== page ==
How could John’s voice do that?

Because he was speaking the Word of the Lord.

That’s what Zechariah prophesied about his son:

Luke 1:76-79 And *thou*, child, shalt be called [the] prophet of [the] Highest; for thou shalt go before the face of [the] Lord to make ready his ways; to give knowledge of deliverance to his people by [the] remission of their sins on account of [the] bowels of mercy of our God; wherein [the] dayspring from on high has visited us, to shine upon them who were sitting in darkness and in [the] shadow of death, to guide our feet into [the] way of peace.

This is why you read in the gospels that crowds from all over Israel came to hear John and to be baptized. They recognized in his voice the Voice of God the Father calling to them. His voice brought the Light, bright as the dawning of day (the meaning of that word dayspring), and it shone through the darkness. And people, lost people, blind people, like you and me, heard that there was a chance for deliverance, because God the Father chose to have mercy on us.

That chance, John proclaimed, comes through our repenting of our sins. How can that be enough? Because the Father, in His mercy, has chosen to remit them, take them away as far as the east is from the west.

The Light gave us back the power of choice.

There is another meaning echoing through that phrase in verse 5: And the light appears in darkness. The Word of God, once spoken cannot be ignored. Yes, many people came to John, accepted his words, and were baptized. But many others came to watch and sneer. And they too, being in the presence of the Word spoken, became subject to its Light. They couldn’t help it; they couldn’t stop it. Remember, the darkness cannot overcome the Light.

And so, they too made a choice… to reject.

Not only did they reject John; they rejected the Word. Can you imagine…

John 1:10-12 He was in the world, and the world had [its] being through him, and the world knew him not. He came to his own, and his own received him not…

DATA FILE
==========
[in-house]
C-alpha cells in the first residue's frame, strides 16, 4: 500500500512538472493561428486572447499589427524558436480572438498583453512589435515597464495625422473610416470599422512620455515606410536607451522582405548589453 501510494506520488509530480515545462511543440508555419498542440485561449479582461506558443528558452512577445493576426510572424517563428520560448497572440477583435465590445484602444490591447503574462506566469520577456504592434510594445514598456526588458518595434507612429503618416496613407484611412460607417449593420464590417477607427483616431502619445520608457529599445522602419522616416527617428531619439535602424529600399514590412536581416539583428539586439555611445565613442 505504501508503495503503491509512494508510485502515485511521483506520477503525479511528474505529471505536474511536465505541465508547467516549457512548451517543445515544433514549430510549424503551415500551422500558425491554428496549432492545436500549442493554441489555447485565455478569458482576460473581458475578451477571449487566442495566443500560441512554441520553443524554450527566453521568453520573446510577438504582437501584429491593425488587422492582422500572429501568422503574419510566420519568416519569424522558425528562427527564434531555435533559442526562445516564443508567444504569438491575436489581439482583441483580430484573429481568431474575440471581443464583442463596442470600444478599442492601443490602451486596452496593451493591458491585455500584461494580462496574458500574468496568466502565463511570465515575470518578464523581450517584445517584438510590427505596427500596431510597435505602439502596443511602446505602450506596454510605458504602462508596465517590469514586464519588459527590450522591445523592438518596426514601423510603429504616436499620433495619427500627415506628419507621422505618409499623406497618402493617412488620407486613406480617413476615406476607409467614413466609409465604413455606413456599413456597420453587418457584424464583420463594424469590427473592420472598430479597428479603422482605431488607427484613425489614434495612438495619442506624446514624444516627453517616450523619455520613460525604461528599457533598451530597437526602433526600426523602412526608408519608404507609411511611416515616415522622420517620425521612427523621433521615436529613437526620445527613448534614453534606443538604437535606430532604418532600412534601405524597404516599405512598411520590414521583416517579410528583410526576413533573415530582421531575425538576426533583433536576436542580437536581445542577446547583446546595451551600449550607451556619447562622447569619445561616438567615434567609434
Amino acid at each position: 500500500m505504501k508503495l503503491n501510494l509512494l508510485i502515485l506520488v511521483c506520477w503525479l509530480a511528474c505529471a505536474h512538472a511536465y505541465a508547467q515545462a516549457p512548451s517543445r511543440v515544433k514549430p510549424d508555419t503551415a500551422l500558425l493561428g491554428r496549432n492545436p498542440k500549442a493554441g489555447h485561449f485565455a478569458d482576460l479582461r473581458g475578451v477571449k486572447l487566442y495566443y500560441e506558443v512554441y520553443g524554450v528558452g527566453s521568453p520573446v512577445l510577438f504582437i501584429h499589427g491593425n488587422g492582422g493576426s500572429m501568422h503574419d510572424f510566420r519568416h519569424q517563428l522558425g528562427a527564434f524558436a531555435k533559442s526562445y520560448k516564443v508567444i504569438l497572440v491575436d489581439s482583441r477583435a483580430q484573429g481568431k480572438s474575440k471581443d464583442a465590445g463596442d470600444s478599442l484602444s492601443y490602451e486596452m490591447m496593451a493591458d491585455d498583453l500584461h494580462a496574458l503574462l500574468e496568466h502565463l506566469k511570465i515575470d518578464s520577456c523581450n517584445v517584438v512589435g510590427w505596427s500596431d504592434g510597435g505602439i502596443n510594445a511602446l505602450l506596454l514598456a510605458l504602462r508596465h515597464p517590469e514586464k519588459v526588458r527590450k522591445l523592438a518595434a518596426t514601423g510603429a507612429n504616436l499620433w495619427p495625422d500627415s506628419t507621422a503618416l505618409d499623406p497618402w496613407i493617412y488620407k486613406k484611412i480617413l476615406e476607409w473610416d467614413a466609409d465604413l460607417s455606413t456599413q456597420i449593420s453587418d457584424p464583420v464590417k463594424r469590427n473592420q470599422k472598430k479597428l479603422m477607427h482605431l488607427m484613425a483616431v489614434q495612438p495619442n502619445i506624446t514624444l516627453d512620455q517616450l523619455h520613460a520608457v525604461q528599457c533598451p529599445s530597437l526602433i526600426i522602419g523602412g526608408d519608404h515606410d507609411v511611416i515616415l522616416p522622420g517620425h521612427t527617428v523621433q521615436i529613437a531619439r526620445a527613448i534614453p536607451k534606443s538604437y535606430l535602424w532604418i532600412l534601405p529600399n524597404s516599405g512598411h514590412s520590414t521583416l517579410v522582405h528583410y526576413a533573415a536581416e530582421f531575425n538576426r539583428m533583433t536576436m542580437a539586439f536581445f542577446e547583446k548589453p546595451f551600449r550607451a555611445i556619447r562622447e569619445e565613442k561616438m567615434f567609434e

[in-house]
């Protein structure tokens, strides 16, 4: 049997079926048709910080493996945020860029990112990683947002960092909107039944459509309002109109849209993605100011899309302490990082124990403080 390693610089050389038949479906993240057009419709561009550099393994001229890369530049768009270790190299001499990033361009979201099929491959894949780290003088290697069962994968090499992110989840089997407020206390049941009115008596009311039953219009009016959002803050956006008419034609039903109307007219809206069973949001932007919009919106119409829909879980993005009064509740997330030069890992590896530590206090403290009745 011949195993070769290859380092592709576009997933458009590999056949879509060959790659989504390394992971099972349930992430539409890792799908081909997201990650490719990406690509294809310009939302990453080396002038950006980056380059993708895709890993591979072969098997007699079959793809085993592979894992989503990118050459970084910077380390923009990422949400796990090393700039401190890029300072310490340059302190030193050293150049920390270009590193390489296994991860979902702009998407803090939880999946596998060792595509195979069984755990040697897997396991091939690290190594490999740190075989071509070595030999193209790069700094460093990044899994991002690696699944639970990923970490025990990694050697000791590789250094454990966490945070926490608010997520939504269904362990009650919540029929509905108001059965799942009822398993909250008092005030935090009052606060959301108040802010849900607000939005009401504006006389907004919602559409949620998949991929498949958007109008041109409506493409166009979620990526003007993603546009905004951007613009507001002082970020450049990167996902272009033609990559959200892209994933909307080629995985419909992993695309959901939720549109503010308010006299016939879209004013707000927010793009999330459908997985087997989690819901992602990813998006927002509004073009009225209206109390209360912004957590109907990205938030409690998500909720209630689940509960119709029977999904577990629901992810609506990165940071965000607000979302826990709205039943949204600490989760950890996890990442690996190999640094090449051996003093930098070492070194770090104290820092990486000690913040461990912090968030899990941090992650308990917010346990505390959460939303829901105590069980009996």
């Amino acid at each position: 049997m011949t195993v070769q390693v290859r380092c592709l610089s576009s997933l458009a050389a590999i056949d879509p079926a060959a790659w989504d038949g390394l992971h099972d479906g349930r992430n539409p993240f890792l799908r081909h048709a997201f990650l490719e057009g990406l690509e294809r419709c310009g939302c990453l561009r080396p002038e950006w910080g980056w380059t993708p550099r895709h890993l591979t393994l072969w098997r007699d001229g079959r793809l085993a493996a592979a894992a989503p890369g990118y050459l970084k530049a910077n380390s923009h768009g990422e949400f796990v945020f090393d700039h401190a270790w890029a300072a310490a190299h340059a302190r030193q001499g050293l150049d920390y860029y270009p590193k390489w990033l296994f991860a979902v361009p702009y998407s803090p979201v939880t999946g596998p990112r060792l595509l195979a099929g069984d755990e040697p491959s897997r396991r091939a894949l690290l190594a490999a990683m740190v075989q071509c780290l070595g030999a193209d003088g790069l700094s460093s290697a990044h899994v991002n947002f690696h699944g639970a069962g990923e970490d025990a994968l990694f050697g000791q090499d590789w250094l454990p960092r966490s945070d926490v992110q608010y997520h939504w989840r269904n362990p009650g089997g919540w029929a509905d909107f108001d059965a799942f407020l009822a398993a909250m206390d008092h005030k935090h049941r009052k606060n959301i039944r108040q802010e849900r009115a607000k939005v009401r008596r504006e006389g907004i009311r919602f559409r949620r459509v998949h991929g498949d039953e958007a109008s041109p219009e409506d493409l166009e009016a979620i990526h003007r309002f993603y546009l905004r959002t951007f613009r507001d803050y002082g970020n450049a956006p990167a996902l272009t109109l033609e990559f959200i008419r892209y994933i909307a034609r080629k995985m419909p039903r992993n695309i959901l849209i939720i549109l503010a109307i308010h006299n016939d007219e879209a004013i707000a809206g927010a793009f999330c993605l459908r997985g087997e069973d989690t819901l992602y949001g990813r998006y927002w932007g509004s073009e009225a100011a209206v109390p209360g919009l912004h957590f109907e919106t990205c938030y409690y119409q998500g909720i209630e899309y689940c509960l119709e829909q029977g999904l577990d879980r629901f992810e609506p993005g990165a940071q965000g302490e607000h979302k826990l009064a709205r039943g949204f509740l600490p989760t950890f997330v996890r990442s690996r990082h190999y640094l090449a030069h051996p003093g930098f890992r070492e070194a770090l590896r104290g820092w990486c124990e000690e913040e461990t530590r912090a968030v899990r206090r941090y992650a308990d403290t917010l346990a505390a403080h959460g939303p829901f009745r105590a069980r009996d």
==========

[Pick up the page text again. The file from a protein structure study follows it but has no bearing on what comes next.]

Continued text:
Sometimes the irony in that verse seems inconceivable. How could creation itself not recognize its Creator? How could the bearers of the promise of Abraham not recognize the one who gave that promise to Abraham?

It is inconceivable. But there is one way to do it: By choice. And Jesus pointed this out to them many times…

John 5:39-40 Ye search the scriptures, for ye think that in them ye have life eternal, and they it is which bear witness concerning me; and ye will not come to me that ye might have life.

You see, we gave up our power to choose, back there in Genesis. Once we enslaved ourselves to darkness we were enslaved; powerless to reject the lure of sin.  But when the Light of the Word of God appeared, He sovereignly returned to us the power to choose. No longer bound to choose sin, we can choose to repent. We can choose to reject the kingdom of the world and gain real Life:

John 1:12-13 but as many as received him, to them gave he [the] right to be children of God, to those that believe on his name; who have been born, not of blood, nor of flesh’s will, nor of man’s will, but of God.

You see it there? We can choose to receive Him, to believe on His Name. This is the point of Christmas. This is what we celebrate:

John 1:14 And the Word became flesh, and dwelt among us (and we have contemplated his glory, a glory as of an only-begotten with a father), full of grace and truth…

It strains the mind to try to comprehend God creating time and space, the infinite universe out of nothing, by just speaking the Word. It likewise strains the mind to imagine that such a God, infinite beyond every infinite measure, could enfold Himself in flesh and be born as a baby, to dwell among us, as one of us. But the Word, the Son of God, had to do that so that He could die for us.

And so, what really strains the mind is that God would love us to that extravagant extreme… that He would love us…

who though born as His children, knowingly, willingly, rejected Him…

who though born to be children of Light, even seeing that Light, turn to the darkness for refuge.

Why do we do that? Because we close our eyes. Because we cannot conceive that in His Kingdom, in His Presence, the Goodness and Life that He offers us is far far better than anything this lying world could ever give us. Because we forget that the Life and Light He offers us is Eternal, never ending, like His Love.

The good news is: His Light will not stop shining.

May His Light shine anew into your life this Christmas.